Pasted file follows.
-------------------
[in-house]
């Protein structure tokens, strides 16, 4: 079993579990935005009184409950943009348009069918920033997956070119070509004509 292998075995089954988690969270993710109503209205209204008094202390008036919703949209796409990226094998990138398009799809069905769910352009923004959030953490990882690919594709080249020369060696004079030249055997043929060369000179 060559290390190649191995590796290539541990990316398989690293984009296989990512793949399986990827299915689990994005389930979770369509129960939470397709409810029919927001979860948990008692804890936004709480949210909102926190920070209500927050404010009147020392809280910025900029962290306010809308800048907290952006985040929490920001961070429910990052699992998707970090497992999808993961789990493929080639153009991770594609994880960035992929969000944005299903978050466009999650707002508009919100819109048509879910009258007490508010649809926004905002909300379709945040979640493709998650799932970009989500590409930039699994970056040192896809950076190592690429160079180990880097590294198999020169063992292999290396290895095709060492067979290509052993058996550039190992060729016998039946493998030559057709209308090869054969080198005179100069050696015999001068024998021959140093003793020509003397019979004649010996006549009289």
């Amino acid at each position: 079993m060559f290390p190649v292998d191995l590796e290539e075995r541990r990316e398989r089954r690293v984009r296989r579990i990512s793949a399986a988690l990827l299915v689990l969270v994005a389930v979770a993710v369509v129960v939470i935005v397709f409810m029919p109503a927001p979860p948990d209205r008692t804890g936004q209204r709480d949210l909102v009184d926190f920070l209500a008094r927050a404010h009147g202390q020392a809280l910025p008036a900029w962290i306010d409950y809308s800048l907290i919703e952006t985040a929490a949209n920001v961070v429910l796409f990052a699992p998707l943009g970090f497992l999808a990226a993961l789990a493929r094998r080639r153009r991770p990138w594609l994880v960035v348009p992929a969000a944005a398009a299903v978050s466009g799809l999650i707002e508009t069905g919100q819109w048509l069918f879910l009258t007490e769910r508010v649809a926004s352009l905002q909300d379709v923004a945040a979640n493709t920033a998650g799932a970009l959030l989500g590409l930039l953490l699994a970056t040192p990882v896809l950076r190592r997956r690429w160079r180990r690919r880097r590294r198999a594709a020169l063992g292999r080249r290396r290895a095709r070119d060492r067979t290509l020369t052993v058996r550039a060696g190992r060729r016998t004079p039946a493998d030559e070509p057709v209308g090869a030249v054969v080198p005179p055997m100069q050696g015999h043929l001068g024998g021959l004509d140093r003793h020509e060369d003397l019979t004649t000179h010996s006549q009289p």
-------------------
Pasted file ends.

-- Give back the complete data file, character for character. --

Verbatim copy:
[in-house]
């Protein structure tokens, strides 16, 4: 079993579990935005009184409950943009348009069918920033997956070119070509004509 292998075995089954988690969270993710109503209205209204008094202390008036919703949209796409990226094998990138398009799809069905769910352009923004959030953490990882690919594709080249020369060696004079030249055997043929060369000179 060559290390190649191995590796290539541990990316398989690293984009296989990512793949399986990827299915689990994005389930979770369509129960939470397709409810029919927001979860948990008692804890936004709480949210909102926190920070209500927050404010009147020392809280910025900029962290306010809308800048907290952006985040929490920001961070429910990052699992998707970090497992999808993961789990493929080639153009991770594609994880960035992929969000944005299903978050466009999650707002508009919100819109048509879910009258007490508010649809926004905002909300379709945040979640493709998650799932970009989500590409930039699994970056040192896809950076190592690429160079180990880097590294198999020169063992292999290396290895095709060492067979290509052993058996550039190992060729016998039946493998030559057709209308090869054969080198005179100069050696015999001068024998021959140093003793020509003397019979004649010996006549009289």
């Amino acid at each position: 079993m060559f290390p190649v292998d191995l590796e290539e075995r541990r990316e398989r089954r690293v984009r296989r579990i990512s793949a399986a988690l990827l299915v689990l969270v994005a389930v979770a993710v369509v129960v939470i935005v397709f409810m029919p109503a927001p979860p948990d209205r008692t804890g936004q209204r709480d949210l909102v009184d926190f920070l209500a008094r927050a404010h009147g202390q020392a809280l910025p008036a900029w962290i306010d409950y809308s800048l907290i919703e952006t985040a929490a949209n920001v961070v429910l796409f990052a699992p998707l943009g970090f497992l999808a990226a993961l789990a493929r094998r080639r153009r991770p990138w594609l994880v960035v348009p992929a969000a944005a398009a299903v978050s466009g799809l999650i707002e508009t069905g919100q819109w048509l069918f879910l009258t007490e769910r508010v649809a926004s352009l905002q909300d379709v923004a945040a979640n493709t920033a998650g799932a970009l959030l989500g590409l930039l953490l699994a970056t040192p990882v896809l950076r190592r997956r690429w160079r180990r690919r880097r590294r198999a594709a020169l063992g292999r080249r290396r290895a095709r070119d060492r067979t290509l020369t052993v058996r550039a060696g190992r060729r016998t004079p039946a493998d030559e070509p057709v209308g090869a030249v054969v080198p005179p055997m100069q050696g015999h043929l001068g024998g021959l004509d140093r003793h020509e060369d003397l019979t004649t000179h010996s006549q009289p």